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and among officers and men unused to his guidance. So he proceeded to parcel the Western domain and place his lieutenants.
Sherman was given command of the Military division of the Mississippi, the high post which Grant had just vacated. This would give him an opportunity to achieve a separate renown, which Grant felt was his due. Of his ability to do so he had not the least doubt. The two travelled together as far as Cincinnati. The plans for a spring movement on Johnston and into the heart of Georgia, thence on toward the sea, were all talked over and understood, but Sherman was left without detailed instructions,
McPherson was assigned to the command of the Department of the Tennessee. Although this disposition placed Sherman over Thomas, and McPherson over Hurlbut, both these seniors acquiesced, and gave as heartily of skill and bravery as if they too had been honored with distinguished preference. This disposition of commands being made in the West, and the particular work of each assigned, although, as has been stated, Sherman was left with large discretionary power, General Grant hurried eastward to assume the burdens of active leadership in the field; just " like yourself,” as Sherman said, “you take the biggest load.”
On March 23d he was back again in Washington, and face to face with the responsibilities and difficulties of his high office. There was no shrinking from them, no questioning of plans, no thought of expedients. He was firm in the faith that gave him Donelson, Vicksburg and Chattanooga. No shadow of doubt about eventual success crossed his mind. The true heroism of the man, never ostentatious, never even visible except in his deeds, was now sustaining him for the fires of conflict, even as the heroic faith of the old Christians upheld them in the presence of the stake.
And now came his work of reorganization and readjustment
on the Atlantic seaboard. Halleck was made Grant's chief-ofstaff in Washington. The Army of the Potomac was divided into three corps, to be known as the Second, under MajorGeneral Hancock; the Fifth, under Warren; the Sixth, under Sedgwick. The Ninth Corps, brought from East Tennessee, was reorganized at Annapolis, and acted with the Army of the Potomac, but for a time independent of Meade, on account of Burnside's older commission. Among the division commanders were such distinguished names as Barlow, Gibbon, Birney, Carr, Wadsworth, Crawford, Robinson, Griffin, Wright and Prince. The cavalry of the army was consolidated under General Sheridan, with Gregg, Torbert, and Wilson as division commanders.
The staff organization of the Potomac array remained unchanged, with Brigadier-General H. J. Hunt as Chief of Artillery; Major J. C. Duane, Chief of Engineers; BrigadierGeneral Rufus Ingalls, Chief Quartermaster; Major-General A. A. Humphreys was Chief of Staff, and also a division commander; Brigadier-General Seth Williams was AdjutantGeneral.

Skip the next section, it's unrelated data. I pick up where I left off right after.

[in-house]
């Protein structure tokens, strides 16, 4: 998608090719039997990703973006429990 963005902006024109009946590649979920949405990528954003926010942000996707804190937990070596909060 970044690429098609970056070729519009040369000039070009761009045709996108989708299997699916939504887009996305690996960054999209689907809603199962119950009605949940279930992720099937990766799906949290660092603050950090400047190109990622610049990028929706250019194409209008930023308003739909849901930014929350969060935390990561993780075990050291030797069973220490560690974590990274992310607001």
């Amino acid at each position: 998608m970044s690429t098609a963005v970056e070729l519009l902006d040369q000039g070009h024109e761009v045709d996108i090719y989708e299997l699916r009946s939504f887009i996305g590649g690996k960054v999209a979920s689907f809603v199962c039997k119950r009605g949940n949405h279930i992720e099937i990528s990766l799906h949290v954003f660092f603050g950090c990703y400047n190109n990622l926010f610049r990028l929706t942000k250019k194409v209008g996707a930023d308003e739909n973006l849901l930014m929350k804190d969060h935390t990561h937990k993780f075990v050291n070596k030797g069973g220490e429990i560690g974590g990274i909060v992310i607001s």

Grant's personal staff consisted of General Rawlins, as Chief of Staff; Colonel T. S. Bowers, Adjutant-General; Colonel Comstock, Inspector-General; Colonel Horace Porter and Colonel O. E. Babcock, Aids-de-Camp; Colonel Adam Badeau and Colonel Ely Parker, Military Secretaries. This personal staff was made up of young officers, yet men full of experience, and in whom Grant had the utmost faith.
In three days after his return from the West, General Grant was at the front looking closer into his preparations, and at the same time busy in remodeling all the military departments so as to turn their forces to the best account. Very many of these departments were outside the actual theatre of war, and contained idle armies, or forces, of no mean proportions. Some of them had been made the scene of useless operations, in no
wise in keeping with his plans of concentration and his future methods of attack. All these he reorganized and, wherever practicable, turned their forces to the account of the central armies. After all his plans of reorganization, mobilization and concentration were complete, he had in hand an aggregate of forces unequaled in modern warfare, and as to extent of country in which they were to be operated unparalleled in military history.
They stood thus:
Department of California,
These were all within the theatre of actual war. Besides the
forces thus shown, the Army of the Potomac had. ..
Ninth Corps, Burnside's, .
These were actives, and they represented an army, on paper, exceeding six hundred thousand men.
General Grant's strategy consisted in merging all his available armies into two, or at most three, powerfully co-operating bodies. These were to be brought into direct contact with the foe wherever he was found strongest, and to be used incessantly till he was beaten or exhausted. There was to be but one common centre and aim-Lee's army in the East, Johnston's army in the West. In the East two necessities existed. Washington must be guarded. Butler's command must be protected, for it held the outlets to the sea. Therefore, in moving on Lee, Washington must never be uncovered, and yet the campaign must move so that the Army of the Potomac and the Army